Is it really possible to separate the medium from the content, and what would be the point?

This assertion (consumers have never “really” paid for content) is a doubling-down on the FON view that journalism has little intrinsic worth (see John Paton: the value is ”about zero”, a view that is at best debatable and, coming from journalism academics and news people, strange.

How many digital subscriptions need to be sold before FON thinkers conclude that journalism may, in fact, have some economic value and that, potentially, the greater the quality, the higher the value?

The truth is, readers have been paying for both the medium and journalism content for years. The trick is, it has to be of high quality.

To show how few people will really pay for news and that paywalls will leave newspapers with only niche customers, Shirky makes the the true observation that only a fraction of online readers actually subscribe.

Calling article thresholds a “leaky” or “porous” paywall understates the enormity of the change; the metaphor of a leak suggests a mostly intact container that lets out a minority of its contents, but a paper that shares even two pages a month frees a majority of users from any fee at all. By the time the threshold is at 20 pages (a number fast becoming customary) a paper has given up on even trying to charge between 85% and 95% of its readers, and it will only convince a minority of that minority to pay.

(Note as an aside: Shirky here says the Times’s leaky wall is really a wall; earlier to make the NPR case, he said the leaky paywall was a retreat from a paywall: “When a paper abandons the standard paywall strategy, it gives up on selling news as a simple transaction….”)

In any case, Shirky’s analysis puts far too much significance on what are mostly new, casual online readers, who are neither customers nor even potential customers, and don’t need to be. Dare I call this the junk traffic ? Most of the unique visitors a newspaper site gets are noise, drive-by traffic they get from Reddit or Drudge that’s worth almost nothing besides marketing. It’s like counting people who walk by the newsstand and glance at the headlines but don’t ever buy the paper.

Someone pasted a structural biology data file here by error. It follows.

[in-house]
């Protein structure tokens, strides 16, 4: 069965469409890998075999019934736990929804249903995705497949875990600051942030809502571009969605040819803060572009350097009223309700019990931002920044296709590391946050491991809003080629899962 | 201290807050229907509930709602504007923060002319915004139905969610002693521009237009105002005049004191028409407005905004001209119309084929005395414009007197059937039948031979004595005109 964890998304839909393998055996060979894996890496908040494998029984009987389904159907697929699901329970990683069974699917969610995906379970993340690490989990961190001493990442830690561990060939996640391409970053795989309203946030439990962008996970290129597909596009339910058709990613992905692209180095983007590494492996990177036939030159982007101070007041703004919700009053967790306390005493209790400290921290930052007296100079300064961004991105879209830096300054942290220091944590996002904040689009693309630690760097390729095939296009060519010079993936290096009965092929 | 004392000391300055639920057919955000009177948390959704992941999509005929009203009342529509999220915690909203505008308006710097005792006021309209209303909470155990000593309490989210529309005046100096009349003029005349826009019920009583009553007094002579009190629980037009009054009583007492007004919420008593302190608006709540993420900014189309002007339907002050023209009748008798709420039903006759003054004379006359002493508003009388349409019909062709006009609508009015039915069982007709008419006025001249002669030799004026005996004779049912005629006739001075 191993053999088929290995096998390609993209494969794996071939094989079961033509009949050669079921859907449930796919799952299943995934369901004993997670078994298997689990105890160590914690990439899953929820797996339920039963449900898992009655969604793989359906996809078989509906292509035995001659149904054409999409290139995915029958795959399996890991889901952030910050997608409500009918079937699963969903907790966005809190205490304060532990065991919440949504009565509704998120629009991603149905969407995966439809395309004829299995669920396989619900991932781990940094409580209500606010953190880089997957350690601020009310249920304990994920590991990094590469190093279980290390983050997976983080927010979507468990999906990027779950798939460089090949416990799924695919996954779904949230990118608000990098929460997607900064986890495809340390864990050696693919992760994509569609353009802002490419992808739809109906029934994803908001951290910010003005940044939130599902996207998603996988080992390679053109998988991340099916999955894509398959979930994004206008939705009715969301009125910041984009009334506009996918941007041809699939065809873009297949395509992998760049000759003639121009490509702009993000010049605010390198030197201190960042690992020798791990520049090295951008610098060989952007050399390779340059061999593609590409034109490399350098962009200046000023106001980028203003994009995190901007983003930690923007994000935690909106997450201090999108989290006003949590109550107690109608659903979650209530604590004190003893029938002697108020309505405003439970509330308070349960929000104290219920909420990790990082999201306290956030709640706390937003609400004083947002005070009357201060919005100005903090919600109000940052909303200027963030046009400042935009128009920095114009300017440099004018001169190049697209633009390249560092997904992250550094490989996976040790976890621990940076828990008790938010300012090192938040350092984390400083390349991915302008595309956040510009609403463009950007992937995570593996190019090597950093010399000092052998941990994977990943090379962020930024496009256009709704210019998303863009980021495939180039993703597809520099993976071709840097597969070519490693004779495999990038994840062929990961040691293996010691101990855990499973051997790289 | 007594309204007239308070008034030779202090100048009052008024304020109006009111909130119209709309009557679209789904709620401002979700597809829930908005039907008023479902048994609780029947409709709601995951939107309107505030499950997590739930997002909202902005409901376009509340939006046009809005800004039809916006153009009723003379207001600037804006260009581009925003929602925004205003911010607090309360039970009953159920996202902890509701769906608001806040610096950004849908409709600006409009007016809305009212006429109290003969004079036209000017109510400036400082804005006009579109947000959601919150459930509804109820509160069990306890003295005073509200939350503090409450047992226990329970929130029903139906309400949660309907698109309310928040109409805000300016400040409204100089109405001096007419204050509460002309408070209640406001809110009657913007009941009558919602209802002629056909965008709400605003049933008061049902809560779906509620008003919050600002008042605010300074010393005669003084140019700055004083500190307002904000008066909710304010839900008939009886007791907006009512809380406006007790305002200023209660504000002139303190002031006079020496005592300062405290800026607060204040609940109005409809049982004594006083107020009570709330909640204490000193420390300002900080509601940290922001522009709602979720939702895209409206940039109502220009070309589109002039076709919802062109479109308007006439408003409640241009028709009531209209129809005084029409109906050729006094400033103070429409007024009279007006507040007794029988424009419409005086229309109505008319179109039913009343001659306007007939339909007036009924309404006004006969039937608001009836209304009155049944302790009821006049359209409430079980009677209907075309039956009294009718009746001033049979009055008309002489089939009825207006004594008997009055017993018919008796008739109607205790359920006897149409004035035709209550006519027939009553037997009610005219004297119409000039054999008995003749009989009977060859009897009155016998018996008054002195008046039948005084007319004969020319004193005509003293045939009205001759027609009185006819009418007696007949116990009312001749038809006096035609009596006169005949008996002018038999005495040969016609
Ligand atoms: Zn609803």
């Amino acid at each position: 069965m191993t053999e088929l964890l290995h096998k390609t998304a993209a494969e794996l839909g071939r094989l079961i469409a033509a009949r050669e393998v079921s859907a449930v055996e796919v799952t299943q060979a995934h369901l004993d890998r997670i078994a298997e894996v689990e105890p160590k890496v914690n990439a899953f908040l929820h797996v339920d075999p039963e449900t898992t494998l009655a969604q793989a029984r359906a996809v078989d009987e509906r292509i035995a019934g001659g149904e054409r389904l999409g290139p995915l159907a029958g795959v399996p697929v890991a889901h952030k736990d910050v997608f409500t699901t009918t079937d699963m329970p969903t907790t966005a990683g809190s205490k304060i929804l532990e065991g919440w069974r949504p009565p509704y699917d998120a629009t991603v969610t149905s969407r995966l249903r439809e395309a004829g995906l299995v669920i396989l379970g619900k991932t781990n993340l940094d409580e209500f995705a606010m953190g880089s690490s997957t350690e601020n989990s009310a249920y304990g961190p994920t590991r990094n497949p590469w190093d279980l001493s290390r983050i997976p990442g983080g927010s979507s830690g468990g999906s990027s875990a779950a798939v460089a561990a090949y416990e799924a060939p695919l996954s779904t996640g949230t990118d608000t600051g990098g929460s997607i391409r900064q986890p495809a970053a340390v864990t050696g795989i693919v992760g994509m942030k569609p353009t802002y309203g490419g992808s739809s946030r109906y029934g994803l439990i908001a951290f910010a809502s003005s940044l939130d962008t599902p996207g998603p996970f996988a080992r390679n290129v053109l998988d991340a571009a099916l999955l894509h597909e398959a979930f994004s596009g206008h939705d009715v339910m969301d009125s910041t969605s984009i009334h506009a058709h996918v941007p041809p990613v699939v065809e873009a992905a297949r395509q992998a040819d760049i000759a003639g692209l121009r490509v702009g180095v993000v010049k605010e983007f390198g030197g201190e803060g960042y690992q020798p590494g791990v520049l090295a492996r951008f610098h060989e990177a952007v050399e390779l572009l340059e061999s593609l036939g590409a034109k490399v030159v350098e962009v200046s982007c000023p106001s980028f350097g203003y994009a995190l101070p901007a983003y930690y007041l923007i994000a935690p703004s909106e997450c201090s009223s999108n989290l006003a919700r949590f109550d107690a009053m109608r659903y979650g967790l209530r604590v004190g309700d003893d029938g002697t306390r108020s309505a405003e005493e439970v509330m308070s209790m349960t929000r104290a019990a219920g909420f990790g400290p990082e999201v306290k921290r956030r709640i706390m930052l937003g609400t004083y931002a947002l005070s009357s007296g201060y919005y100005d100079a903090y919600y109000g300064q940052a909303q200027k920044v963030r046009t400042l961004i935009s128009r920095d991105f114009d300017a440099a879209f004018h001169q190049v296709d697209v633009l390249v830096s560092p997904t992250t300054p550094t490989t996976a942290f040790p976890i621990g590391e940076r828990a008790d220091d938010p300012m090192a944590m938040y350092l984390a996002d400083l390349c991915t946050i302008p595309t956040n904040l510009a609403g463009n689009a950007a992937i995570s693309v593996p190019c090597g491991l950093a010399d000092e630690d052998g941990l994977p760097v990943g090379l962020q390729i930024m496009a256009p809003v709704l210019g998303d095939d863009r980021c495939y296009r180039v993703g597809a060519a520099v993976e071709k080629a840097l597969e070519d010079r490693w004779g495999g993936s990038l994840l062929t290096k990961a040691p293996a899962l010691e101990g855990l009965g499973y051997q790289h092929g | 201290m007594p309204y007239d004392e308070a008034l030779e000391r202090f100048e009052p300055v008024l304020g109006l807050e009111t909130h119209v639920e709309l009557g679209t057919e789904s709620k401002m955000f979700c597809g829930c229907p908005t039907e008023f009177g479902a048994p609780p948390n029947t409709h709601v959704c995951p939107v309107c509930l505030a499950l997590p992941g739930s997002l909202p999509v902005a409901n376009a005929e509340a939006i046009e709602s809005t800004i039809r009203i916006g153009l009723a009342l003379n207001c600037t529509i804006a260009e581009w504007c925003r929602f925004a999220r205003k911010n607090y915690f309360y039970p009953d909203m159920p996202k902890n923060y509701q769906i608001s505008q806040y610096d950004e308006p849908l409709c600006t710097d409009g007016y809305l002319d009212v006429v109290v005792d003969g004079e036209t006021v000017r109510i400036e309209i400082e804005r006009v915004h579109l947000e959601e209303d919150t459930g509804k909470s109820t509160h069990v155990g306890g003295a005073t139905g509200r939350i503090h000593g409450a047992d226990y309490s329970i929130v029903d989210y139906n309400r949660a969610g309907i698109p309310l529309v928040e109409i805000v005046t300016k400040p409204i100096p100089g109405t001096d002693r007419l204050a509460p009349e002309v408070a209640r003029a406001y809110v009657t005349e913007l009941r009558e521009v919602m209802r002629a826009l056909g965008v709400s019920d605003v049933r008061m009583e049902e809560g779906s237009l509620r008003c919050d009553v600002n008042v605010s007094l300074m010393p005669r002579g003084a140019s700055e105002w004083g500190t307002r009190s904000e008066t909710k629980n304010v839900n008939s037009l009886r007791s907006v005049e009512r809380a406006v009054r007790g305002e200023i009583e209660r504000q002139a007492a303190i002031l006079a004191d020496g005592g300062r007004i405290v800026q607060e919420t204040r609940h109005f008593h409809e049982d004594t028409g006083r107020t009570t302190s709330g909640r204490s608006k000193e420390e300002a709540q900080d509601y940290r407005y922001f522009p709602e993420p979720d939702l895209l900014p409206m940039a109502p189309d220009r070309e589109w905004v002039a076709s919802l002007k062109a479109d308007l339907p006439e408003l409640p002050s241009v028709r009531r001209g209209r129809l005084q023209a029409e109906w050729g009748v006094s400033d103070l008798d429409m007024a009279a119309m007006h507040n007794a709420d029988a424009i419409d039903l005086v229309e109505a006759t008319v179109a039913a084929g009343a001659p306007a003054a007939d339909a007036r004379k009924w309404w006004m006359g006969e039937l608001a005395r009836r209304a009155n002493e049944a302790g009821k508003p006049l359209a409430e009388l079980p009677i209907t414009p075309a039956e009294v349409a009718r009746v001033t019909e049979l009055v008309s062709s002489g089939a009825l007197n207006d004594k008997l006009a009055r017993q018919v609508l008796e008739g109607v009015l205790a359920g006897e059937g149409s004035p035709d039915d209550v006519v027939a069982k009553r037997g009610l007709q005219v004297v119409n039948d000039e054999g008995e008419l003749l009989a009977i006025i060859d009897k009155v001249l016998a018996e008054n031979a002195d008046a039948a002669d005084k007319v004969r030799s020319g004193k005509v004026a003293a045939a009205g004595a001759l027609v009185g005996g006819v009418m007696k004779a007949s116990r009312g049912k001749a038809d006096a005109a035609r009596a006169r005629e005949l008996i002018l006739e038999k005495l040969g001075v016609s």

About 14 percent of NYT readers online account for 75 percent of its pageviews, so it’s just not helpful to think of the vast majority of online readers as potential customers. In reality, if you read just one or five pages, you’re almost certainly not going to pay. But if you read more than twenty NYT articles a month, you have to pay, unless you’re willing to cheat the system (and while many people, unfortunately, are, even more aren’t or don’t bother). And this idea ignores the fact that hundreds of thousands of people are already paying for news and magazine subscriptions via iPad apps and e-readers. Are those people going the NPR route or are they paying for digital news because they have to in order to read their favorite publications on their gadgets?

While The New York Times has made it for decades with about a million print subscribers, it now has roughly thirty million online readers in a given month. But absent a paywall, most of those online readers are essentially worth nothing to the paper, visiting it only a few times a year. It’s not going to turn these folks away, but it shouldn’t focus much (if any) effort on them. They’ll continue to come as long as the NYT serves its core readers, which is not some new paywall phenomenon, but something that it’s been doing all along. The paper has calculated, correctly, that it can keep the ad revenue while adding tens of millions of dollars from subscriptions. Traffic (unique visitors) is actually up 2 percent at nytimes.com since the meter went up and it took in 6 percent more in digital advertising in the third quarter than it did a year ago without a meter.
Shirky says the new paying online subscribers are a niche, “almost certain to be more political, and more partisan, than the median reader.” But, again, there’s no evidence presented to support that. How exactly are paying digital subscribers different than paying print subscribers, who also choose “sports” or “politics” or “food.”? Come to think of it, if people are paying for unlimited access to the whole newspaper, just like before, is bundling really dead?

In any case, Shirky calls these digital subscribers a “niche,” but six months after launching, the NYT’s paid digital circulation (424,000) is already nearly half its paid daily print circulation. Take out the 100,000 subs paid for by a sponsor, and it’s still more than a third. The Wall Street Journal has more than half a million digital-only subscribers and another half a million-plus who pay for it on top of their print subscriptions. If these are niches, they’re awfully big ones. It’s unclear why a million-circ newspaper is “mass-mass” while a 400,000-circ digital edition isn’t.

Paywalls are hardly a panacea for every third rate paper in the country that disinvested in journalism. But the success of the Times’s metered model shows that people value good journalism and will pay for it when charged.

Maybe it’s not so complicated after all.

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Ryan Chittum is a former Wall Street Journal reporter, and deputy editor of The Audit, CJR's business section. If you see notable business journalism, give him a heads-up at rc2538@columbia.edu. Follow him on Twitter at @ryanchittum.